The film follows the basic plot of the accident in detail, piecing together the fictional truth and some of motives behind the ship crew’s action to dispose the bodies.

The film’s realistic portrayal of the accident continues the unique style of Bong Joon-ho, who has painted social realism onto his previous films such as “The Host,” “Memories of Murder” and “Snowpiercer.”

But this time, “Snowpiercer” director Bong takes a different position. He is the executive producer as his “Memories of Murder” cowriter Shim makes his directorial debut. 

Scenes from the drama “Sea Fog”

Bong’s emphasis on taking visually thrilling stories to reflect true humanist details on a visceral level matches detailed storyteller Shim’s discussion of what is under human desire, especially when faced with disaster.

The accident says it all, but it is quite difficult to pinpoint who is at fault for the tragedy in the first place.

The crew members were left with a series of tough choices and they made questionable decisions based on each person’s desire.

Therefore, this film is not geared to judge evil from good or wrong from right. Rather, it illustrates that there is no definite good or evil, and that duplicity and human nature are affected by the environment.

Ironically, the viewers are left with questions of what they would have done if they were in the crewmembers’ shoes. Some might even be able to sympathize with them.

The Jeonjinho leaves the docks hoping to return with a full load of fish only to end up burdened by the weight of human desires.

For captain Cheol-joo, played by Kim Yoon-shik, the Jeonjinho is all he has. Once a dominant fishing vessel in Yeosu, this old vessel lost its worth as the crew failed to catch fish. Cheol-joo plots to make money by trafficking in people rather than selling the ship for its scrap value.

He cries out “Inside this vessel, I am the president,” he tells Chinese stowaways who refuse to go inside the fish storage area. He disposes of dead bodies without any reserve to prevent possible scrutiny.

Unlike Cheol-joo, Wan-ho (Moon Sung-keun), the ship’s engineer who values morality and conscience, is the most sympathetic character in the film. When his morals are tested, he can no longer live normally.

Dong-sik, the youngest of six crew members, played by singer-turned-actor Park Yoo-chun, seems to be the most innocent and strongest character.

He immediately falls for Korean-Chinese migrant Hong-mae (Han Ye-ri), the only girl left on the ship. When Hong-mae becomes the source of the conflict, Dong-sik does everything to protect her. Dong-sik is genuine and less tainted than other older crew members. He values love and humanity even in harrowing circumstances.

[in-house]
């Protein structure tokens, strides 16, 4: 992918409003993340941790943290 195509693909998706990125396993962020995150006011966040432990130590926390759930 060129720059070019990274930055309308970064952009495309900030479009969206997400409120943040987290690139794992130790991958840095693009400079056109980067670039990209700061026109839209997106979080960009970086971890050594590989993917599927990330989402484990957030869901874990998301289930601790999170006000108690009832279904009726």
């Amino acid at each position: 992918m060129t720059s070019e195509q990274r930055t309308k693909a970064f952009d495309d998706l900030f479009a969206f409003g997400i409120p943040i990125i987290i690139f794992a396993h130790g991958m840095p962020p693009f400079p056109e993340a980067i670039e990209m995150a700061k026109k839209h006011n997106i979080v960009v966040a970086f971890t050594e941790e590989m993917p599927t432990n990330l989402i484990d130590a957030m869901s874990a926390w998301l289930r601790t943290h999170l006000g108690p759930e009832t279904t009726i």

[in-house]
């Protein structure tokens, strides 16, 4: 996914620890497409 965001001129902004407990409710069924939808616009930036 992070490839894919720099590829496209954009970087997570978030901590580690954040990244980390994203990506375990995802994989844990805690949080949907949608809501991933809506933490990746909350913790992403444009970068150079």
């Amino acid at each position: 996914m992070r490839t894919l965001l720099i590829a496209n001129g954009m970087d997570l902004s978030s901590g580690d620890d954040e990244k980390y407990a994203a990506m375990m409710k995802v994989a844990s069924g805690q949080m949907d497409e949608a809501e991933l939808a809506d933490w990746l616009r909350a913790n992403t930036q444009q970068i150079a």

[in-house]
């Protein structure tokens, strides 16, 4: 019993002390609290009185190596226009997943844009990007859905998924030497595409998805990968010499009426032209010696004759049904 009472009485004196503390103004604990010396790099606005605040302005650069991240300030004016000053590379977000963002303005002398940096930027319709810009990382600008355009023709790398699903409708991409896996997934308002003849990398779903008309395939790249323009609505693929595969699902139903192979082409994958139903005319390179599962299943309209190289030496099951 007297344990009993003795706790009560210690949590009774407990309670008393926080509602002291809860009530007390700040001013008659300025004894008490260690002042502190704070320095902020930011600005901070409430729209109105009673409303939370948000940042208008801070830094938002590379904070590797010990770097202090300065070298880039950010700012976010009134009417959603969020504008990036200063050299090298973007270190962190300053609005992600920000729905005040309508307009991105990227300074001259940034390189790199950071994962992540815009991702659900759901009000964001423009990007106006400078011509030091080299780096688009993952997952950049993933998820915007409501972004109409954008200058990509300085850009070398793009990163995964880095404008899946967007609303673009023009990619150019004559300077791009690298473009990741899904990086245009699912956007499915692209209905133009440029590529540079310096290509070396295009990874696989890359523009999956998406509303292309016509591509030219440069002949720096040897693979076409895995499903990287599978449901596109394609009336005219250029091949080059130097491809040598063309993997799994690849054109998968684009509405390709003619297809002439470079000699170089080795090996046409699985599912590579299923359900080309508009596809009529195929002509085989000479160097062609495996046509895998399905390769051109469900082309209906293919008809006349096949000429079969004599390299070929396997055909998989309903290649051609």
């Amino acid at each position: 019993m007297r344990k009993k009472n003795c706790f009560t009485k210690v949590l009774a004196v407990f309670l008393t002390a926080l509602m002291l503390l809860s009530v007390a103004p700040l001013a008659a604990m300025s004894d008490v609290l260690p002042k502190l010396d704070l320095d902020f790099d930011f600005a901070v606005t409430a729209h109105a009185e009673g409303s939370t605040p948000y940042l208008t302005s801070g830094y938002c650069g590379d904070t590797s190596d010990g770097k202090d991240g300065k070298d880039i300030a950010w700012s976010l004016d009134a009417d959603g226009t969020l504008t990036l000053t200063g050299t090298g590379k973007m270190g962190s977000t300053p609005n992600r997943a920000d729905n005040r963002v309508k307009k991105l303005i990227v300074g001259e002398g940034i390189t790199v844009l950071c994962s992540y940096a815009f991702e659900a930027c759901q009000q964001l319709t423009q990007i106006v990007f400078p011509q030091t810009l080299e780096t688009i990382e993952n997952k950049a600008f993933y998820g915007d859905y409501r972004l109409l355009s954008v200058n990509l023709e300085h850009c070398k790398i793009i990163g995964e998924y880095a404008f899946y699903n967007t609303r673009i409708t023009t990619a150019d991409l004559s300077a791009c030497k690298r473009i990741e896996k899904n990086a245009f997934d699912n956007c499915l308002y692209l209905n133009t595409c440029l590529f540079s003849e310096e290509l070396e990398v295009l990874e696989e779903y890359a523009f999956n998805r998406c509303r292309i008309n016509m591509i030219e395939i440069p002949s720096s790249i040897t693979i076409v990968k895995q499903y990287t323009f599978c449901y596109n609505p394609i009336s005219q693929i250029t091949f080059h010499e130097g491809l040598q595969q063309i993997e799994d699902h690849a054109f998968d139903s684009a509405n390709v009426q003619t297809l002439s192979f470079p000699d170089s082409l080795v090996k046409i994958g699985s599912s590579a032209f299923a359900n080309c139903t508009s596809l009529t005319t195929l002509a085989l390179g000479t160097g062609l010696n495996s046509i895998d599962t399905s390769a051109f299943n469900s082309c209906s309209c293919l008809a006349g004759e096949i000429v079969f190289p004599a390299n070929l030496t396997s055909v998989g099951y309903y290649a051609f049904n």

As each crew member represents a mutually different desire ranging from social status, sexual desire, money, to love and even morality, the film simply deals with the theme of desire which causes woes for the humankind.

It is not sea fog that dashes the dreams of Chinese stowaways and Korean crew members. It was the ugly side of human desire that destroys everything, leaving few traces behind.

By Ahn Sung-mi (

 'Sea Fog' peaking high ranking on movie ticket reservation website'

'Sea Fog' is rising hot.
Movie 'Sea Fog' was officially released on August 13th, and it is peaking high rankings on movie ticket reservation websites.

According to database from website 'Max Movie,' 'Sea Fog' 62% of the audiences are female, and this sales volume is much higher than that of 'Roaring Currents,' and 'The Pirates.' Many ladies are showing particularly great reactions for 'Sea Fog' not only because it includes lots of thrilling and suspenseful scenes, but also because it includes heartfelt romance.

This sales volume is more outstanding than any other films of this season, because this is the only 'adults only' rated film.

In addition, according to another website's database, 'Sea Fog' received over 130 thousand mentions on various websites and SNS during last two months, which is way ahead of that of 'Roaring Currents,' and 'The Pirates.'

Meanwhile, 'Sea Fog is a movie about crews of a 69-ton fishing vessel Jeonjinho going through a series of troubles while trying to smuggle 30 illegal immigrants into Korea to earn more money.

/Reporting by Noh I-seul

Review: Bleak And Gripping, HAEMOO Prizes Character Over Spectacle


By Pierce Conran